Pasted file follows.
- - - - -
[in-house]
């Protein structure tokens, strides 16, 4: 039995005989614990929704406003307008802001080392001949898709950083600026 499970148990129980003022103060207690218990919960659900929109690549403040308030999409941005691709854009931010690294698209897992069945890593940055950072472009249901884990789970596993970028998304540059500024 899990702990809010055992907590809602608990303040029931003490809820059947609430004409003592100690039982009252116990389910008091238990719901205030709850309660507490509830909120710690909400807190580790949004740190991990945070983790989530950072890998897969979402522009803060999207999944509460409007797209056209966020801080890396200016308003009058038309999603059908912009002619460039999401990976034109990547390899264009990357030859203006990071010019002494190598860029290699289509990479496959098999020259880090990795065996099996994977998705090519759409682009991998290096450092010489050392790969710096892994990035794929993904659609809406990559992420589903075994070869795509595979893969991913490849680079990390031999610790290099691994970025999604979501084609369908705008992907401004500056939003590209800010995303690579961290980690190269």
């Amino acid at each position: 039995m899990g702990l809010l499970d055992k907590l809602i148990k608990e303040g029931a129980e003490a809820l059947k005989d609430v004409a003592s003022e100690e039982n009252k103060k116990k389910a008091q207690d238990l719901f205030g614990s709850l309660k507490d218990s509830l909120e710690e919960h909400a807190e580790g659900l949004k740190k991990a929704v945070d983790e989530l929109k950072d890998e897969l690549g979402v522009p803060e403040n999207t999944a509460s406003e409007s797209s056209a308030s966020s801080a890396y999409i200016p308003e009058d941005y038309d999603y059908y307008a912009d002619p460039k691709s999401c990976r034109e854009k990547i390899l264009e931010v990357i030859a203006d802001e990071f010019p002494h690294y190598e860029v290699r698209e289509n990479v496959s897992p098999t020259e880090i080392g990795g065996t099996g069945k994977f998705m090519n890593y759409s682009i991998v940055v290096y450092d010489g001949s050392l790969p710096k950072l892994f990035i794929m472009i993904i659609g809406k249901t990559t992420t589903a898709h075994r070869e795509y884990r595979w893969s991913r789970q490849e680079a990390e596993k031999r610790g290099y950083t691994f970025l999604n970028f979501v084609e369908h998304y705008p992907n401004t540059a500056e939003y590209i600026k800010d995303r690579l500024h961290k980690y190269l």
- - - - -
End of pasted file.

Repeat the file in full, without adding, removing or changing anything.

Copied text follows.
[in-house]
């Protein structure tokens, strides 16, 4: 039995005989614990929704406003307008802001080392001949898709950083600026 499970148990129980003022103060207690218990919960659900929109690549403040308030999409941005691709854009931010690294698209897992069945890593940055950072472009249901884990789970596993970028998304540059500024 899990702990809010055992907590809602608990303040029931003490809820059947609430004409003592100690039982009252116990389910008091238990719901205030709850309660507490509830909120710690909400807190580790949004740190991990945070983790989530950072890998897969979402522009803060999207999944509460409007797209056209966020801080890396200016308003009058038309999603059908912009002619460039999401990976034109990547390899264009990357030859203006990071010019002494190598860029290699289509990479496959098999020259880090990795065996099996994977998705090519759409682009991998290096450092010489050392790969710096892994990035794929993904659609809406990559992420589903075994070869795509595979893969991913490849680079990390031999610790290099691994970025999604979501084609369908705008992907401004500056939003590209800010995303690579961290980690190269």
């Amino acid at each position: 039995m899990g702990l809010l499970d055992k907590l809602i148990k608990e303040g029931a129980e003490a809820l059947k005989d609430v004409a003592s003022e100690e039982n009252k103060k116990k389910a008091q207690d238990l719901f205030g614990s709850l309660k507490d218990s509830l909120e710690e919960h909400a807190e580790g659900l949004k740190k991990a929704v945070d983790e989530l929109k950072d890998e897969l690549g979402v522009p803060e403040n999207t999944a509460s406003e409007s797209s056209a308030s966020s801080a890396y999409i200016p308003e009058d941005y038309d999603y059908y307008a912009d002619p460039k691709s999401c990976r034109e854009k990547i390899l264009e931010v990357i030859a203006d802001e990071f010019p002494h690294y190598e860029v290699r698209e289509n990479v496959s897992p098999t020259e880090i080392g990795g065996t099996g069945k994977f998705m090519n890593y759409s682009i991998v940055v290096y450092d010489g001949s050392l790969p710096k950072l892994f990035i794929m472009i993904i659609g809406k249901t990559t992420t589903a898709h075994r070869e795509y884990r595979w893969s991913r789970q490849e680079a990390e596993k031999r610790g290099y950083t691994f970025l999604n970028f979501v084609e369908h998304y705008p992907n401004t540059a500056e939003y590209i600026k800010d995303r690579l500024h961290k980690y190269l």